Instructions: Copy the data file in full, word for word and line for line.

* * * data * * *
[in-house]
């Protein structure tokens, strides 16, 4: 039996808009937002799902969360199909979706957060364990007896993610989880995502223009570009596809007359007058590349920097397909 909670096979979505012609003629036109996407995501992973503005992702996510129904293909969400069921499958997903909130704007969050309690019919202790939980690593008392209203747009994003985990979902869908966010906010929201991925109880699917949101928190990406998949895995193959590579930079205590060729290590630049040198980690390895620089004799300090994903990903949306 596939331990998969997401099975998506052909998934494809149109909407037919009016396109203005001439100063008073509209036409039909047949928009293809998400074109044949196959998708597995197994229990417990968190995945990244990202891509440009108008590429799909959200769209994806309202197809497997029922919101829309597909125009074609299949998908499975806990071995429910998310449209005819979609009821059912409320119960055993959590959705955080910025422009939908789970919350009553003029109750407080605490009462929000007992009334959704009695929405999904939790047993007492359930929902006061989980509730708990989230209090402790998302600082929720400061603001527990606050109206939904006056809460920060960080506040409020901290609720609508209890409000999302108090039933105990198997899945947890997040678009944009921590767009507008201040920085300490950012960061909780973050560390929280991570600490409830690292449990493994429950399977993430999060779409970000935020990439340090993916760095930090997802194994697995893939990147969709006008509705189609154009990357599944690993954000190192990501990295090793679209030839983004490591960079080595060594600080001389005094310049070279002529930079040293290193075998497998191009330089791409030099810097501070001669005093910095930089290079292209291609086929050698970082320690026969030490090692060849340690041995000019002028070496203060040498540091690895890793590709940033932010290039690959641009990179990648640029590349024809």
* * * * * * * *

[in-house]
């Protein structure tokens, strides 16, 4: 039996808009937002799902969360199909979706957060364990007896993610989880995502223009570009596809007359007058590349920097397909 909670096979979505012609003629036109996407995501992973503005992702996510129904293909969400069921499958997903909130704007969050309690019919202790939980690593008392209203747009994003985990979902869908966010906010929201991925109880699917949101928190990406998949895995193959590579930079205590060729290590630049040198980690390895620089004799300090994903990903949306 596939331990998969997401099975998506052909998934494809149109909407037919009016396109203005001439100063008073509209036409039909047949928009293809998400074109044949196959998708597995197994229990417990968190995945990244990202891509440009108008590429799909959200769209994806309202197809497997029922919101829309597909125009074609299949998908499975806990071995429910998310449209005819979609009821059912409320119960055993959590959705955080910025422009939908789970919350009553003029109750407080605490009462929000007992009334959704009695929405999904939790047993007492359930929902006061989980509730708990989230209090402790998302600082929720400061603001527990606050109206939904006056809460920060960080506040409020901290609720609508209890409000999302108090039933105990198997899945947890997040678009944009921590767009507008201040920085300490950012960061909780973050560390929280991570600490409830690292449990493994429950399977993430999060779409970000935020990439340090993916760095930090997802194994697995893939990147969709006008509705189609154009990357599944690993954000190192990501990295090793679209030839983004490591960079080595060594600080001389005094310049070279002529930079040293290193075998497998191009330089791409030099810097501070001669005093910095930089290079292209291609086929050698970082320690026969030490090692060849340690041995000019002028070496203060040498540091690895890793590709940033932010290039690959641009990179990648640029590349024809």